Page  199 THE PR~SENT CRISIS. 199 TRE PRESENT CRISIS. WHEN a deed is done for Freedom, through the broad earth's aching breast Runs a thrill of joy prophetic, trembling on from east to west, And the slave, where'er he cowers, feels the soul wiiliin him climb To the awful verge 0~ manhood, as the energy sublime Of a century bursts full-blossomed on the thorny stem of Time. Through the walls of hut and palace shoots the instan taneous throe, When the travail of the Ages wrings earth's systems to and fro; At the birth of each new Era, with a recognizing start, Nation wildly looks at nation, standing with mute lips apart, And glad Truth's yet mightier man-child leaps beneath the Future's heart. So the Evil's triumph sendeth, with a terror and a chill, Under continent to continent, the sense of co1uing ill, And the slave, where'er he cowers, feels his sympathies with God In hot tear-drops ebbing earthward, to be drunk up by the sod, Till a corpse crawls round unburied, delving in the nobler clod. For mankind are one in spirit, and an instinct bears along, Round the earth's electric circle, the swift flush of right or wrong; Whether conscious or unconscious, yet Rumanity's vast frame Through its ocean-sundered fibres feels the gush of joy or shame; In the gain or loss of one race all the rest have equal claim.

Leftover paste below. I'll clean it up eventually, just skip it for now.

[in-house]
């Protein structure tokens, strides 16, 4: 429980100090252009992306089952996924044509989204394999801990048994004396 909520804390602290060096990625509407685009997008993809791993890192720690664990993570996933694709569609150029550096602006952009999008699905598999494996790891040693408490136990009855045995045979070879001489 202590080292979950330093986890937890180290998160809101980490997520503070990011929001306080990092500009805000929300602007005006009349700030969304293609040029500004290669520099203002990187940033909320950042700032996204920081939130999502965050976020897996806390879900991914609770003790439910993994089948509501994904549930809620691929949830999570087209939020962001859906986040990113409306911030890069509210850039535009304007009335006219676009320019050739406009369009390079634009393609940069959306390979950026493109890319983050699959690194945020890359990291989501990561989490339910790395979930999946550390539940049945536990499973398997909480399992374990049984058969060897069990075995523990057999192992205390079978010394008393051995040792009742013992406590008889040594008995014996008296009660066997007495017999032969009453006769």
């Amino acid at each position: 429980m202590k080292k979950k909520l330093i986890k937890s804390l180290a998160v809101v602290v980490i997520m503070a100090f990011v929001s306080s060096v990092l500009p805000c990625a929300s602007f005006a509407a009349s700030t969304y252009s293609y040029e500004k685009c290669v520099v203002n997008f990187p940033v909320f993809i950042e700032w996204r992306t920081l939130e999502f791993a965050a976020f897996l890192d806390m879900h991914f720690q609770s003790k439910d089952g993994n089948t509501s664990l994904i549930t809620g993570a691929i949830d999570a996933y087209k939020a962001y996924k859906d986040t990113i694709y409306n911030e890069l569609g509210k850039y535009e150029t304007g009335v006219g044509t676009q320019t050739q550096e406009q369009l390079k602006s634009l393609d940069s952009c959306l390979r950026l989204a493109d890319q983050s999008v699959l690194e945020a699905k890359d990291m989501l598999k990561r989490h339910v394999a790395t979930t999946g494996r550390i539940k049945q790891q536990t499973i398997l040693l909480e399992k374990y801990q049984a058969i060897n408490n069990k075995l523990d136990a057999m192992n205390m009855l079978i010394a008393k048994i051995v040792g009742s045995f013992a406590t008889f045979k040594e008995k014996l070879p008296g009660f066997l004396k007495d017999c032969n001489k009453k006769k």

Page  200 200 LOWELL'S POEAiS. Once to every man and nation comes the moment to decide, In the strife of Truth with Falsehood, for the good or evil side; Some great cause, God's new Messiah, offering each the bloom or blight, Parts the goats upon the left hand, and the sheep upon the right, And the choiee goes by forever`twixt that darkness and that light. Hast thou chosen, 0 my people, on whose party thou shalt stand, Ere the Doom from its worn sandals shakes the dust against our land? Though the cause of Evil prosper, yet`t is Truth alone is strong, And, albeit she wander outcast now, I see around her tbrong Troops of beautiful, tall angels, to enshield her from all wrong. Backward look across the ages and the beacon~noments see, That, like peaks of some sunk continent, jut through Oblivion's sea Not an ear in court or market for the low foreboding cry Of those Crises, God's stern winnowers, from whose feet earth's chaff must fly; Never shows the choice momentous till the judgment hath passed by. Careless seems the great Avenger; history's pages but record One death-grapple in the darkness`twixt old systems and the ~Yord Truth forever on the scaffold, Wrong forever on the throne, - Yet that scaffold sways the Future, and, behind the dim unkn own, Standeth God within the shadow, keeping watch above lris own.